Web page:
When Matt Bocchi was eight years old, he looked out onto Manhattan from the 105th floor offices of Cantor Fitzgerald in the World Trade Center.
He was 1,200 feet up with his nose pressed to glass at his father John’s work Christmas party beside his younger brother Nick when he felt the building start to sway in the wind.
Nine months later, his dad was standing in the same office in the North Tower when one of the planes hit – and he didn’t make it out.
Matt remembers when he was pulled out of his fourth-grade classroom at Harding Township Elementary in New Jersey and sent home to wait for a call from his father that never came.
Since that fateful day when 2,977 lives were lost, Matt has tracked down his father’s last moments in a stairwell, spent hours obsessing over videos of people jumping from the towers as the flames rose and reading blogs about 9/11.
He has battled drug and alcohol abuse, has been arrested for possessing narcotics and was sexually assaulted as a teenager by an uncle who joined his family through marriage and thought he trusted to share some of his darkest moments.
Now 28, and five years sober after repeated stints in rehab and detox centers, Matt has described how the terrorist attack shaped his life in his memoir Sway, the first written by a child of 9/11.
He has bounced between finance jobs to keep up his father’s legacy, has dealt with the repercussions of his uncle’s sex abuse that shattered their family and has battled to stay away cocaine, Xanax, oxycodone, pot and alcohol.
‘I look back on my story and smile, sort of shake my head, and I wonder how I survived. There were times I shouldn’t have—the copious amounts of drugs I consumed, the gun-wielding drug dealers— and yet I did,’ he writes.
He has been keeping his father’s memory alive as the city prepares to mark the 19th anniversary of 9/11. In recent weeks, New York officials have sparked uproar by questioning whether the Tribute in Light should go ahead during the coronavirus pandemic.
Matt believes it is a symbol that can unify the city in it’s time of turmoil and can help restore hope to a population that has been ravaged by months of lockdown, protests and a surge in crime.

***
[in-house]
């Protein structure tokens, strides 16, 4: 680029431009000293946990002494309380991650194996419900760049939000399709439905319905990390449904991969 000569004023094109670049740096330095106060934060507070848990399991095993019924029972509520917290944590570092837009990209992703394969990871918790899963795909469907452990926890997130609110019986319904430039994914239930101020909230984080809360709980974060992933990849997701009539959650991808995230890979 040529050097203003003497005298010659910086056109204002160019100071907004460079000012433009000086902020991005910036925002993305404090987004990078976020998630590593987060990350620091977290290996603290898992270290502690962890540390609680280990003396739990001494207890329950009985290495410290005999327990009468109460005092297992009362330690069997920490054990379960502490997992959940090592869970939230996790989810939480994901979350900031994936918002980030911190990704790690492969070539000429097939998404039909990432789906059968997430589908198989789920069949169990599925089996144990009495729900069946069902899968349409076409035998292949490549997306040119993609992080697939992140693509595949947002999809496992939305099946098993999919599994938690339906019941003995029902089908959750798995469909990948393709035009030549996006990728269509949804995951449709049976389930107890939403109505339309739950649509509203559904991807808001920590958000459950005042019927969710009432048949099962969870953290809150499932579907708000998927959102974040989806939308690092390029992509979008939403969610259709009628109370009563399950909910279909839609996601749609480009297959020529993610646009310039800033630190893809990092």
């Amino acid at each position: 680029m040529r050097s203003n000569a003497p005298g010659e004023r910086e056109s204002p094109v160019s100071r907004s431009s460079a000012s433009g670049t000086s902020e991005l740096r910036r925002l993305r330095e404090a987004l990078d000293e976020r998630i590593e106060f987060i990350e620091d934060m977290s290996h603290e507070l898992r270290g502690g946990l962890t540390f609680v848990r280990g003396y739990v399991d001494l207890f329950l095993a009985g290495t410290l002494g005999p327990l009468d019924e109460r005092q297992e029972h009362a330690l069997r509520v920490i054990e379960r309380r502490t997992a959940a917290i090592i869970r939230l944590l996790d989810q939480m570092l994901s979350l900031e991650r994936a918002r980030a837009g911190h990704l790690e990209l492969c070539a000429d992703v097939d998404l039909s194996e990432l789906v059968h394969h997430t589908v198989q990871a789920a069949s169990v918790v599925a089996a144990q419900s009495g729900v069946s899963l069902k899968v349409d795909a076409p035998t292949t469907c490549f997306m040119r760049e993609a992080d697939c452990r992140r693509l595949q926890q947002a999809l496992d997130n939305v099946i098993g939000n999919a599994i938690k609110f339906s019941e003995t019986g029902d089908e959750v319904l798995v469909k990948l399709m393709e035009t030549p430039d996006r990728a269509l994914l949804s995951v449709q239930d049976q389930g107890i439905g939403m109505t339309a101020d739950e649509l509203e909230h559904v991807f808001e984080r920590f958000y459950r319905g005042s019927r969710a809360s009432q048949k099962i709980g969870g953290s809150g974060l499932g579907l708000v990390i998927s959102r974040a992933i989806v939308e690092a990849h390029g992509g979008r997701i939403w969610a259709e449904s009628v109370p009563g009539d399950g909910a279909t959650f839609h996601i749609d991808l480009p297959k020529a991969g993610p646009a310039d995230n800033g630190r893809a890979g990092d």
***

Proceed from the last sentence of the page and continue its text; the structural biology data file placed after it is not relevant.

He told DailyMail.com: ‘The city is not the best place right now. It’s sad in a sense.
‘New York has gone through so much in more than 20 years. People said after 9/11 that they would ‘never forget’, but people do start to forget.
‘It becomes an afterthought to a lot of people. The same unity, courage and bravery that was so prevalent after 9/11 in New York needs to be reinstated. All the hate that has been perpetuated around the city has made it so much worse. It’s disheartening.
‘The Tribute in Light memorial may seem unnecessary or mundane to many, but it has a significant meaning in my life.
‘It allows me to remember my father in a positive light, that his memory will forever shine as bright as the beams of light themselves.
‘It is important that we continue to hold the honorary commemoration, as it serves as a hopeful reminder of the tragedy that occurred on 9/11, the lives lost that day, and, most importantly, that we truly never forget.’
In the hours after the two planes slammed into the towers, Matt was stuck in a horrifying limbo, waiting to hear what happened to John Bocchi, Cantor Fitzgerald’s managing director of interest rate derivatives.
Details of what happened, who managed to make it out and who didn’t were slowly trickling across the Tri-State area. Many of his friends had been plucked from their classrooms the same way he had and were waiting for updates.
He returned to his suburban New Jersey family home to find it full of family members and strangers huddled around TVs watching flames rising above Manhattan that were being replayed on news networks like football highlights.
‘I’d seen the news footage but didn’t believe it. In a way, I didn’t believe any of it. I repeated to myself: the Twin Towers were too big, the airplanes too small. All those people didn’t really jump,’ he writes.